There's a Good Chance the Southwest Will See a 35-Year Megadrought This Century
There's an 80 percent chance the region will be hit with a decade-long drought, and a 20-50 percent chance it will weather a 35-year megadrought.
Image: Fikret Onal/Flickr
This probably isn't what residents of the parched American Southwest want to hear right now, but there's a good chance that the region is headed for a decades-long megadrought.
As if climatologists' forecasts for a warming world weren't dire enough, a new paper published in the American Meteorological Society concludes that current climate models "underestimate the risk of future persistent droughts."
The study, spearheaded by Cornell's Toby R. Ault, suggests that there is an 80 percent chance the region will be hit with a decade-long drought by the end of the century, a 20-50 percent chance it will weather a 35 year megadrought, and that the prospect of a severe dry spell afflicting the region for half a century is, I quote, "non-negligible."
"The change in human activity in greenhouse gases and global warming provokes a change in the hydrological cycle, which dries out everything, and that just weighs the dice towards more likely megadroughts, really strikingly so," Ault told me in a phone interview. His team's work looks to the paleoclimate record and current climate models to predict the likelihood of future drought.
"There's evidence form the paleoclimate record—tree rings, lakes, caves, other types of geological records and biological records of the past—that both decadal droughts and megadroughts have happened in the past," Ault said. Climate change threatens to usher in many different kinds of 'mega' events—mega heat waves, mega methane release, and, of course, megadrought.
"Now, a real megadrought hasn't happened in the American Southwest in a long time. Decadal droughts have happened, but the kinds of megadroughts that we're looking for... a 30-year interval that had devastating effects on the region, and from which the region is still recovering from today," he said. "That scale, almost a generation of droughts, we haven't seen in the West or really anywhere in the US in this century or the last."
Now, with a little help from global warming, that's likelier to change.
"Decadal droughts, if we look in the past, tend to happen once or twice per century, so that looks down do a 50 percent risk in any given half-century," Ault said. "So, if we didn't change the climate, we could say with a lot of confidence that the risk is about 50 percent. But with climate change, that risk looks like it's closer to 80 percent."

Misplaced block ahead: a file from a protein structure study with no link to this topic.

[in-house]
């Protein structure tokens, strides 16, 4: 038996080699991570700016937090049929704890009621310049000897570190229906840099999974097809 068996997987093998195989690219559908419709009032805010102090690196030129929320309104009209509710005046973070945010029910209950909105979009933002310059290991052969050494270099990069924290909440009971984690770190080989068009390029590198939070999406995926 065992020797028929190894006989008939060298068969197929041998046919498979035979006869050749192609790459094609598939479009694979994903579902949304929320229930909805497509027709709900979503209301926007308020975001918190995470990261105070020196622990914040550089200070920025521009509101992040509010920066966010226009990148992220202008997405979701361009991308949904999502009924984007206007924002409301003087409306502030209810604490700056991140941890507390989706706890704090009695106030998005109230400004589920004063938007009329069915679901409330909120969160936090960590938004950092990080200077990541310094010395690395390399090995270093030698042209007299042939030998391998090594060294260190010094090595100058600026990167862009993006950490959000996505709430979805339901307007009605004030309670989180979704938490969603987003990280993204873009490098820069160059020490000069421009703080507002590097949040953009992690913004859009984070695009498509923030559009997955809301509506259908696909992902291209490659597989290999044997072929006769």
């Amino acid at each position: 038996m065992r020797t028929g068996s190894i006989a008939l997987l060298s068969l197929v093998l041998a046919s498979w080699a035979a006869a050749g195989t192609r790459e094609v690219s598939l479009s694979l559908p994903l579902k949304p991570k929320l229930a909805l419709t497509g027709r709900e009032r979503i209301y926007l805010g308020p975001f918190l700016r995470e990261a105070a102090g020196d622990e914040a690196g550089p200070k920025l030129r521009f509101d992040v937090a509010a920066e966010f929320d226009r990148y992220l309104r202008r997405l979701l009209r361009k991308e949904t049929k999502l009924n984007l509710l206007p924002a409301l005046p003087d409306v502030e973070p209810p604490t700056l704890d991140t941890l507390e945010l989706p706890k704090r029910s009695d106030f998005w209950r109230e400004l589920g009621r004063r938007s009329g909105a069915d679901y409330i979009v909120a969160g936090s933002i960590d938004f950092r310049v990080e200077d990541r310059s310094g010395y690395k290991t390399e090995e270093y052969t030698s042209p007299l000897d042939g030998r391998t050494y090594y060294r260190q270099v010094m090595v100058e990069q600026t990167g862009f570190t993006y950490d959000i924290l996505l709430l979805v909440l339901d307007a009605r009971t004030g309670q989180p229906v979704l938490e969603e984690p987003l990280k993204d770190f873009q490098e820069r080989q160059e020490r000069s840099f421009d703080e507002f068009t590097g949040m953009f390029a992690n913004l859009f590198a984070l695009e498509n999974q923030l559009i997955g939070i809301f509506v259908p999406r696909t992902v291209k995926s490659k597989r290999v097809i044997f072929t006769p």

Climate change, then, increases the risk of longterm drought events—and very longterm drought events that span 35 years or more. Ault calls these events "multidecadal megadroughts."
"Multidecadal megadrought is extremely rare, happening maybe once every 500 or 1000 years," he said. "But, with climate change, the risk of that kind of event goes up to 20, 30, perhaps even 50 percent, in some parts of the Southwest. So, just changing the average background conditions seems to elevate the risk for a long drought substantially."
Those background conditions involve an intensifying of the hydrological cycle as a result of climate change—it's one of the great paradoxical curses of climate change that, essentially, dry regions grow drier, and wet ones get wetter.
"Most of the deserts of the world are in this band of air that is already subsiding, and during climate change because of human activity, you increase the intensity of that cycle," Ault said, "which dries out the deserts and really dries out the edges of those regions, like the US Southwest, which are already on the edge of this drying, really see the effects of climate change in their local hydrological cycle."
Other scientists have speculated that the Southwest may actually already be in the midst of a 13 year megadrought, though thus far it doesn't meet Ault's criteria. If it continues, however, it very well may. To explain the possibility that the US may fall victim to megadrought, he enlists a metaphor popularized by the pioneering climate scientist James Hansen, that of 'loaded' dice.
"I think the dice are loaded now. We're moving in to a century where these types of prolonged events are expected to become more frequent and more likely, even if we don't see this once evolve into a megadrought, the risk is still higher than it was a century ago," he said. "I think that is really important, because it gives us a sneak preview of the future."
Even if the droughts currently sweeping the Southwest weren't caused by climate change, he says, they're exactly what we should expect to see more of down the line. We're bearing witness to the serious ramifications of such drought right now: Water shortages and wildfires. Agriculture suffers. It's so dry the ground is literally rising.
Some have become so desperate they're turning to water witches and dowsers in last ditch efforts to score some water. If droughts become megadroughts, they may turn to riskier alternatives, like geoengineering and cloud seeding.
If anything, Ault said, his work shows that we need to start planning for a water-starved century.
"We can start using these extreme events, extreme weather that's happening right now, to get ready for what's going to happen in the future," he said. "We shouldn't ignore this stuff and pretend that it's going to go away."